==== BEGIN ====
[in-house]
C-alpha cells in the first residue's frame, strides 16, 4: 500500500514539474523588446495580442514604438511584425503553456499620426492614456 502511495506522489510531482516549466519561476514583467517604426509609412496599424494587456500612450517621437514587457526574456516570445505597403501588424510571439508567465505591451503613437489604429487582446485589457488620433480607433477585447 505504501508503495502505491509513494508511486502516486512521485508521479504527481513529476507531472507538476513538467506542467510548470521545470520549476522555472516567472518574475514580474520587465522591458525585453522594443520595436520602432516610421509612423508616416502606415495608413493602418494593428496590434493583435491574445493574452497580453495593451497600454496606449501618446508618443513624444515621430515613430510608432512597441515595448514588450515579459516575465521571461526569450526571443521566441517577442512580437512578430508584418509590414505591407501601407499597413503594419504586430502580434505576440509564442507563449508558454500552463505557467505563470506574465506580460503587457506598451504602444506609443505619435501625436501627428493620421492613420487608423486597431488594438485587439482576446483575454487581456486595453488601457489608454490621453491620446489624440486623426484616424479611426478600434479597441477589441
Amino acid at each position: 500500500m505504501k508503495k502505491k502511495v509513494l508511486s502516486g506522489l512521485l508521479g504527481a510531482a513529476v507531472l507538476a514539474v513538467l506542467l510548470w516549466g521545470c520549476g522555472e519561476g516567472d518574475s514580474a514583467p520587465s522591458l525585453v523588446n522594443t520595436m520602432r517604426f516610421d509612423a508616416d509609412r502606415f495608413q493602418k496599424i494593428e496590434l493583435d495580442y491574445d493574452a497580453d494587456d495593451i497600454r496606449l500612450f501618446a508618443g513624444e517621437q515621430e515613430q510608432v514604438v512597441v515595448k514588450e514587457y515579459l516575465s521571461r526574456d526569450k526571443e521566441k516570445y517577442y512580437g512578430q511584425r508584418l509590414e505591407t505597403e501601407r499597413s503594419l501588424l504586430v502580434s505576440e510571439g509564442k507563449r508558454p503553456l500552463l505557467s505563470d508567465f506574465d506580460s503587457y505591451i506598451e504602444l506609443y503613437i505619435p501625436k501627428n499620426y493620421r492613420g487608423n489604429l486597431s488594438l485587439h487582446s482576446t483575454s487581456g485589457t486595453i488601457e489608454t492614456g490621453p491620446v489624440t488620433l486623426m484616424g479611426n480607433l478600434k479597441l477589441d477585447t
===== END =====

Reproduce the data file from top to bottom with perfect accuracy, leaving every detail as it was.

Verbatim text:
[in-house]
C-alpha cells in the first residue's frame, strides 16, 4: 500500500514539474523588446495580442514604438511584425503553456499620426492614456 502511495506522489510531482516549466519561476514583467517604426509609412496599424494587456500612450517621437514587457526574456516570445505597403501588424510571439508567465505591451503613437489604429487582446485589457488620433480607433477585447 505504501508503495502505491509513494508511486502516486512521485508521479504527481513529476507531472507538476513538467506542467510548470521545470520549476522555472516567472518574475514580474520587465522591458525585453522594443520595436520602432516610421509612423508616416502606415495608413493602418494593428496590434493583435491574445493574452497580453495593451497600454496606449501618446508618443513624444515621430515613430510608432512597441515595448514588450515579459516575465521571461526569450526571443521566441517577442512580437512578430508584418509590414505591407501601407499597413503594419504586430502580434505576440509564442507563449508558454500552463505557467505563470506574465506580460503587457506598451504602444506609443505619435501625436501627428493620421492613420487608423486597431488594438485587439482576446483575454487581456486595453488601457489608454490621453491620446489624440486623426484616424479611426478600434479597441477589441
Amino acid at each position: 500500500m505504501k508503495k502505491k502511495v509513494l508511486s502516486g506522489l512521485l508521479g504527481a510531482a513529476v507531472l507538476a514539474v513538467l506542467l510548470w516549466g521545470c520549476g522555472e519561476g516567472d518574475s514580474a514583467p520587465s522591458l525585453v523588446n522594443t520595436m520602432r517604426f516610421d509612423a508616416d509609412r502606415f495608413q493602418k496599424i494593428e496590434l493583435d495580442y491574445d493574452a497580453d494587456d495593451i497600454r496606449l500612450f501618446a508618443g513624444e517621437q515621430e515613430q510608432v514604438v512597441v515595448k514588450e514587457y515579459l516575465s521571461r526574456d526569450k526571443e521566441k516570445y517577442y512580437g512578430q511584425r508584418l509590414e505591407t505597403e501601407r499597413s503594419l501588424l504586430v502580434s505576440e510571439g509564442k507563449r508558454p503553456l500552463l505557467s505563470d508567465f506574465d506580460s503587457y505591451i506598451e504602444l506609443y503613437i505619435p501625436k501627428n499620426y493620421r492613420g487608423n489604429l486597431s488594438l485587439h487582446s482576446t483575454s487581456g485589457t486595453i488601457e489608454t492614456g490621453p491620446v489624440t488620433l486623426m484616424g479611426n480607433l478600434k479597441l477589441d477585447t